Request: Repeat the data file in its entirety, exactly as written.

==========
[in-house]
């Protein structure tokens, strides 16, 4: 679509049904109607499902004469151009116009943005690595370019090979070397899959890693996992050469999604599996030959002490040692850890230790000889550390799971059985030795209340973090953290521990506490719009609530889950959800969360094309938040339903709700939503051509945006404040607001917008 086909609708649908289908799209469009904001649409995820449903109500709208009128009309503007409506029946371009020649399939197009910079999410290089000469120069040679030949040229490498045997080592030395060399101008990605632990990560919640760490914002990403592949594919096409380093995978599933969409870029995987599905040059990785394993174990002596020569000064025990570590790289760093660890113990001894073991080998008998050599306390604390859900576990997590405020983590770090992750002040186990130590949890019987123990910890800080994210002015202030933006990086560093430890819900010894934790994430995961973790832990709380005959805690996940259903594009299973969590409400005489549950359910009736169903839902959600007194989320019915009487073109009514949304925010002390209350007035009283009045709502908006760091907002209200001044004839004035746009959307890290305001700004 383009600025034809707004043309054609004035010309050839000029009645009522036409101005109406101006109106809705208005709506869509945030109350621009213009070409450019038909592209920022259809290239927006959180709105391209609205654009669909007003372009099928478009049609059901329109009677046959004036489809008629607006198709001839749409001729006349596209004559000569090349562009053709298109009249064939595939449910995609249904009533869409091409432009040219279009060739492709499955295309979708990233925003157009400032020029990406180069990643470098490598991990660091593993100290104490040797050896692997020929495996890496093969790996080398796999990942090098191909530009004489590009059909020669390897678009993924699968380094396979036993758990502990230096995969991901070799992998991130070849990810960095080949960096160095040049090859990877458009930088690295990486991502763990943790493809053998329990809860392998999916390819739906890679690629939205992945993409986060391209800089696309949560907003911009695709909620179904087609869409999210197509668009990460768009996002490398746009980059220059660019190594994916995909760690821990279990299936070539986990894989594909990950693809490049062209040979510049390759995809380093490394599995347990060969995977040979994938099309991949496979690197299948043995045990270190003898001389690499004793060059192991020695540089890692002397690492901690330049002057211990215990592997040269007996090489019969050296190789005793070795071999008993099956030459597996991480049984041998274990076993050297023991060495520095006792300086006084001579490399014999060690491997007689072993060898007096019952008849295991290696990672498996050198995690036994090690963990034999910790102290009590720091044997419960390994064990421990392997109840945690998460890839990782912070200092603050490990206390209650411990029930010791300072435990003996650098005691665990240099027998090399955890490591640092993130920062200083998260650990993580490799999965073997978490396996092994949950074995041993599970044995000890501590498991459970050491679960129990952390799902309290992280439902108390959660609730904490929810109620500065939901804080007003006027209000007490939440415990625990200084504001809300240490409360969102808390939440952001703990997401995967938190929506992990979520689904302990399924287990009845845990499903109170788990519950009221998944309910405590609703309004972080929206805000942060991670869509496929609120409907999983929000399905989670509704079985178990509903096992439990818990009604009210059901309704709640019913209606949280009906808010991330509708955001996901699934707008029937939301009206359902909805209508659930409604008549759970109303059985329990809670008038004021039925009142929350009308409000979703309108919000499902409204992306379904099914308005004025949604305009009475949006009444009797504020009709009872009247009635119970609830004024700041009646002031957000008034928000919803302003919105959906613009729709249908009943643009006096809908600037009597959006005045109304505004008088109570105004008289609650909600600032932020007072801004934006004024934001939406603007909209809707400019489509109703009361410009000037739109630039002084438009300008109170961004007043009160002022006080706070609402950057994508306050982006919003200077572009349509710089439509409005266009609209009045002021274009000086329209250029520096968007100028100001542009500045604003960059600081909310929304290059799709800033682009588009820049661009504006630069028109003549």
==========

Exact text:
[in-house]
């Protein structure tokens, strides 16, 4: 679509049904109607499902004469151009116009943005690595370019090979070397899959890693996992050469999604599996030959002490040692850890230790000889550390799971059985030795209340973090953290521990506490719009609530889950959800969360094309938040339903709700939503051509945006404040607001917008 086909609708649908289908799209469009904001649409995820449903109500709208009128009309503007409506029946371009020649399939197009910079999410290089000469120069040679030949040229490498045997080592030395060399101008990605632990990560919640760490914002990403592949594919096409380093995978599933969409870029995987599905040059990785394993174990002596020569000064025990570590790289760093660890113990001894073991080998008998050599306390604390859900576990997590405020983590770090992750002040186990130590949890019987123990910890800080994210002015202030933006990086560093430890819900010894934790994430995961973790832990709380005959805690996940259903594009299973969590409400005489549950359910009736169903839902959600007194989320019915009487073109009514949304925010002390209350007035009283009045709502908006760091907002209200001044004839004035746009959307890290305001700004 383009600025034809707004043309054609004035010309050839000029009645009522036409101005109406101006109106809705208005709506869509945030109350621009213009070409450019038909592209920022259809290239927006959180709105391209609205654009669909007003372009099928478009049609059901329109009677046959004036489809008629607006198709001839749409001729006349596209004559000569090349562009053709298109009249064939595939449910995609249904009533869409091409432009040219279009060739492709499955295309979708990233925003157009400032020029990406180069990643470098490598991990660091593993100290104490040797050896692997020929495996890496093969790996080398796999990942090098191909530009004489590009059909020669390897678009993924699968380094396979036993758990502990230096995969991901070799992998991130070849990810960095080949960096160095040049090859990877458009930088690295990486991502763990943790493809053998329990809860392998999916390819739906890679690629939205992945993409986060391209800089696309949560907003911009695709909620179904087609869409999210197509668009990460768009996002490398746009980059220059660019190594994916995909760690821990279990299936070539986990894989594909990950693809490049062209040979510049390759995809380093490394599995347990060969995977040979994938099309991949496979690197299948043995045990270190003898001389690499004793060059192991020695540089890692002397690492901690330049002057211990215990592997040269007996090489019969050296190789005793070795071999008993099956030459597996991480049984041998274990076993050297023991060495520095006792300086006084001579490399014999060690491997007689072993060898007096019952008849295991290696990672498996050198995690036994090690963990034999910790102290009590720091044997419960390994064990421990392997109840945690998460890839990782912070200092603050490990206390209650411990029930010791300072435990003996650098005691665990240099027998090399955890490591640092993130920062200083998260650990993580490799999965073997978490396996092994949950074995041993599970044995000890501590498991459970050491679960129990952390799902309290992280439902108390959660609730904490929810109620500065939901804080007003006027209000007490939440415990625990200084504001809300240490409360969102808390939440952001703990997401995967938190929506992990979520689904302990399924287990009845845990499903109170788990519950009221998944309910405590609703309004972080929206805000942060991670869509496929609120409907999983929000399905989670509704079985178990509903096992439990818990009604009210059901309704709640019913209606949280009906808010991330509708955001996901699934707008029937939301009206359902909805209508659930409604008549759970109303059985329990809670008038004021039925009142929350009308409000979703309108919000499902409204992306379904099914308005004025949604305009009475949006009444009797504020009709009872009247009635119970609830004024700041009646002031957000008034928000919803302003919105959906613009729709249908009943643009006096809908600037009597959006005045109304505004008088109570105004008289609650909600600032932020007072801004934006004024934001939406603007909209809707400019489509109703009361410009000037739109630039002084438009300008109170961004007043009160002022006080706070609402950057994508306050982006919003200077572009349509710089439509409005266009609209009045002021274009000086329209250029520096968007100028100001542009500045604003960059600081909310929304290059799709800033682009588009820049661009504006630069028109003549």